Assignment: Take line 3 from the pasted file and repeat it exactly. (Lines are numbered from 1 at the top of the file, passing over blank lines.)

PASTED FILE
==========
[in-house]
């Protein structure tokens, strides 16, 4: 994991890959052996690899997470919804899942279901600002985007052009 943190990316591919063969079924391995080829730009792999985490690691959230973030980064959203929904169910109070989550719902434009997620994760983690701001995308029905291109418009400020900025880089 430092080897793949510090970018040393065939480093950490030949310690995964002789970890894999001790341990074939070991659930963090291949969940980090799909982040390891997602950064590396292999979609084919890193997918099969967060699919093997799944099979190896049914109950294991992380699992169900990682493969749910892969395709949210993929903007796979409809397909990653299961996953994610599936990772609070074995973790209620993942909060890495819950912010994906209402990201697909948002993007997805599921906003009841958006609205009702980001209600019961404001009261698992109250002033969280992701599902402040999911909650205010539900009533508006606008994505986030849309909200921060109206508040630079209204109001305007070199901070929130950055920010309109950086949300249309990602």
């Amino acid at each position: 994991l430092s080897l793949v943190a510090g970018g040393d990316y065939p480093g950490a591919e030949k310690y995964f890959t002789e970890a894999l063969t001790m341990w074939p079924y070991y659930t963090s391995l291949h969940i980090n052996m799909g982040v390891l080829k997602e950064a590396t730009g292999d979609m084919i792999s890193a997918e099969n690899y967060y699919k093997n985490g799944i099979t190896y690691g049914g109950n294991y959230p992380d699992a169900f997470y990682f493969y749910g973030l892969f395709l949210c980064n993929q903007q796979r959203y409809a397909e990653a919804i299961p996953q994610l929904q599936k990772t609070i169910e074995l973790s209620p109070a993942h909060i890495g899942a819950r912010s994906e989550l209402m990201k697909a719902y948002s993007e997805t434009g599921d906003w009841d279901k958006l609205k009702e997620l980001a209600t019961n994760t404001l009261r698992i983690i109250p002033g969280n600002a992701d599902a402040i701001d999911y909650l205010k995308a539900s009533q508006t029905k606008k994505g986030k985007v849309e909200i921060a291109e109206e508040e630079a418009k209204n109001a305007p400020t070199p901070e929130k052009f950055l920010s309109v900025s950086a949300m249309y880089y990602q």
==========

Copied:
């Amino acid at each position: 994991l430092s080897l793949v943190a510090g970018g040393d990316y065939p480093g950490a591919e030949k310690y995964f890959t002789e970890a894999l063969t001790m341990w074939p079924y070991y659930t963090s391995l291949h969940i980090n052996m799909g982040v390891l080829k997602e950064a590396t730009g292999d979609m084919i792999s890193a997918e099969n690899y967060y699919k093997n985490g799944i099979t190896y690691g049914g109950n294991y959230p992380d699992a169900f997470y990682f493969y749910g973030l892969f395709l949210c980064n993929q903007q796979r959203y409809a397909e990653a919804i299961p996953q994610l929904q599936k990772t609070i169910e074995l973790s209620p109070a993942h909060i890495g899942a819950r912010s994906e989550l209402m990201k697909a719902y948002s993007e997805t434009g599921d906003w009841d279901k958006l609205k009702e997620l980001a209600t019961n994760t404001l009261r698992i983690i109250p002033g969280n600002a992701d599902a402040i701001d999911y909650l205010k995308a539900s009533q508006t029905k606008k994505g986030k985007v849309e909200i921060a291109e109206e508040e630079a418009k209204n109001a305007p400020t070199p901070e929130k052009f950055l920010s309109v900025s950086a949300m249309y880089y990602q």